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Table 1.- Population of certain Northwest States from 1850 to 1880

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Table 2.- Population by counties in Washington, at successive periods

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285

149 2, 384

401

408 3,081

921

638 5, 490 7, 103 2,062

406

730

294

626 1, 268 2, 120

866

531
302
544

1, 087 1, 712 6,910 1, 738

230
384

329 888

Adams, Asotin Chebalis Clallam. Clark Columbia Cowlitz. Douglas. Franklin, Garfield Island Jefferson. king Kitsap. Kittitas. Klickitat. Lewis. Lincoln Mason Olanogan Pacinc Pierce San Juan Skagit. Slamania Snobomish Spokane. Stevens Thurston Wabkiakum Walla Walla Whatcom Whitman. Yakima..

4,055 2,600

162

289

639

420 1, 115

738 1, 409

554

1, 645 3, 319

948

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Nov. 28, 1883
Oct. 27, 1883
Apr. 14, 1854
Apr. 26, 1854
June 27, 1844
Nov. 11, 1875
Apr. 21, 1854
Nov. 28, 1883

do
Nov. 29. 1881
Jan. 6, 1853
Dec. 22, 1852

.do.

2,098

580 9, 249 2, 771 11, 709 6,709 5, 917 3, 161

696 3,897 1, 787 8, 368 63, 989 4, 624 8, 777 5, 167 11, 499 9,312 2,826 1, 467 4, 358 50, 940 2, 072 8, 747

774 8, 514 37, 487 4, 341 9, 675 2, 526 12, 334 18, 591 19, 109 4, 429

Jan. 16, 1857
Nov. 24, 1883
Dec. 20, 1859
Dec. 21, 1845
Nov. 24, 1883
Mar. 13, 1854
Feb. 2, 1888
Feb. 4, 1851
Dec. 22, 1852
Oct. 31, 1873
Nov. 28, 1883
Mar. 9, 1854
Jan. 14, 1861
Jan. 29, 1858
Jan.

20, 1863
Jan. 12, 1852
Apr. 25, 1854

do.
Mar. 9, 1854
Nov. 29, 1871
Jan. 21, 1865

Entire State..

11, 594

23, 955

75, 116

357, 232

TABLE 2.- Population by counties in Washington, at successive periods—Continued

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Adams.
Asotin
Benton
Chehalis.
Chelan.
Clallam..
Clark
Columbia
Cowlitz.
Douglas.
Perry
Franklin
Garfield.
Grant..
Island.
Jefferson
King.
Kitsap.
Kittitas.
Klickitat
Lewis.
Lincoln.
Mason
Okanogan
Pacific
Pierce
Pend O'reille
San Juan
Skagit.
Skamania
Snohomish
Spokane.
Stevens
Thurston.
Wahkiakum
Walla Walla.
Whatcom
Whitman.
Yakima

Nov. 28, 1883
Oct. 27. 1883
Mar. 8, 1905
Apr. 14, 1854
Mar. 13, 1899
Apr. 26, 1854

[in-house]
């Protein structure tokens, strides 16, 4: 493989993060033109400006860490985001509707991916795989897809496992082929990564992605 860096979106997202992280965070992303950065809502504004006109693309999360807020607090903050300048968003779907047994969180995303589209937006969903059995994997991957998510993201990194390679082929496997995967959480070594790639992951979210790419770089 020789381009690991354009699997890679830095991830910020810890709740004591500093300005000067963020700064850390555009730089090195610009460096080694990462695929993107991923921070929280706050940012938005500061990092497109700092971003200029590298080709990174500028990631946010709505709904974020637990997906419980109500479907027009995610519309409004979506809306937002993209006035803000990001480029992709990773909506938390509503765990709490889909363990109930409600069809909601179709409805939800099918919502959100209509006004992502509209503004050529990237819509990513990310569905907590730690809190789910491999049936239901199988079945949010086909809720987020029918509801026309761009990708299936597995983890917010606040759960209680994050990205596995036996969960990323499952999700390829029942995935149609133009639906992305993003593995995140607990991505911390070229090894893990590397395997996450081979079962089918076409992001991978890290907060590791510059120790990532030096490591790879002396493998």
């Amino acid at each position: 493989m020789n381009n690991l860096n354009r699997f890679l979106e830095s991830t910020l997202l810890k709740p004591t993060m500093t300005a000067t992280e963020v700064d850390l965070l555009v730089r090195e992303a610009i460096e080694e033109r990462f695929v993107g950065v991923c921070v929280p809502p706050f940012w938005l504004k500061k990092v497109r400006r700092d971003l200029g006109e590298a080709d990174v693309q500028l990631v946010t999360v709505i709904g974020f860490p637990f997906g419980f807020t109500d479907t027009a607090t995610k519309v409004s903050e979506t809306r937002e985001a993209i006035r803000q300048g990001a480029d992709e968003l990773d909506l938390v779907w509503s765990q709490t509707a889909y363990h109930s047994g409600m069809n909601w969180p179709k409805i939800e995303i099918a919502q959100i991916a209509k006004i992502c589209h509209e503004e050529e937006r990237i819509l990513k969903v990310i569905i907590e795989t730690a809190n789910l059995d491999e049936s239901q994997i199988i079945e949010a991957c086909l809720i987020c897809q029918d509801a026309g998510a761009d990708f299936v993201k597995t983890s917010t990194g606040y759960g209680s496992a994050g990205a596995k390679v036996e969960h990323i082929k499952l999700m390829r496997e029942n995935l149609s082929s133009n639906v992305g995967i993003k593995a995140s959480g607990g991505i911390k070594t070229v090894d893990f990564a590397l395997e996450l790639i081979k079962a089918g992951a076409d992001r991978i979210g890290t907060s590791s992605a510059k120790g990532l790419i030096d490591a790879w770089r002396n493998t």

June 27. 1844
Nov. 11, 1875
Apr. 21, 1854
Nov. 28, 1883
Feb. 21, 1899
Nov. 28, 1883
Nov. 29, 1881
Feb. 24, 1909
Jan.

6. 1853
Dec.

22, 1852

.do
Jan. 16, 1857
Nov. 24, 1883
Dec. 20, 1859
Dec. 21, 1845
Nov. 24, 1883
Mar. 13, 1854
Feb. 2, 1888
Feb.

4, 1851
Dec. 22, 1852
Mar. 1, 1911
Oct. 31, 1873
Nov. 28, 1883
Mar. 9, 1834
Jan. 14, 1861
Jan. 29, 1858
Jan. 20, 1863
Jan.

12, 1852
Apr. 25, 1854

do
Mar. 9. 1854
Nov. 29, 1871
Jan. 21, 1865

10, 920 5, 831 7.937 35, 590 15, 104

6, 755 26, 115

7,042 12, 561

9, 227 . 4, 800 3,153 4, 199 8,698 4, 704

&, 337 284, 638 17, 647 18, 561 10, 180 32, 127 17, 539

3, 156 12, 887 12, 532 120, 812

1, 870

5,712 110, 053

6, 767 9,704 6, 407 15, 157 11, 909 3, 810 4, 689 5,983 55, 515

9, 623 6, 359 10, 203 44. 572

5, 802 11, 268 38,805

6,093 11, 791 9,392 3, 143 5,877 3, 875 7.771 5, 489

6, 557 389, 240 33, 162 17, 580

9, 268 36, 740 13, 141

4,919 17, 094 14, 891 144, 127

6, 363 3, 605 33, 388

2, 375 67. 690 141, 289 21, 605 22, 367

3, 372 27. 539 50, 585 31, 323 63, 710

7.719 8, 136 10, 952 59, 982 31, 634 20, 449 40, 316

5,325 31. 906 7, 561 4, 292 6, 137 3,662 5.666 5, 369

8, 346 463, 517 30, 776 18, 154

9, 825 40, 034 11, 876 10,000 18, 519 14. 970 163, 842

7, 155 3, 097 35, 142

2,891 78, 861 150. 477 18, 550 31, 351

3, 862 28, 441 59. 128 28, 014 77. 402

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Entire State.

518, 103 1, 141, 990 1,356, 621

1, 563, 396

A study of the Federal census for Oregon reveals earlier and larger settlement. The census of 1850 records 13,294 in Oregon. By 1860 that number had increased to 52,465, and by 1870 the census shows a population of 90,923. As it is known that many did not continue clear through to Oregon an examination has been made of the census records for Idaho, Montana, Colorado, and Utah for the corresponding early years. No separate Federal census of Idaho was taken until 1870. At that time there were 14,599 inhabitants. Up to March 3, 1863, Idaho had been included at first in Oregon and after 1853 when Washington Territory was formed it was partly in Oregon and partly in Washington. Western Montana had originally been a part of Oregon and later a part of Washington. There are no figures previous to 1870 but in all probability the 20,595 inhabitants were not in large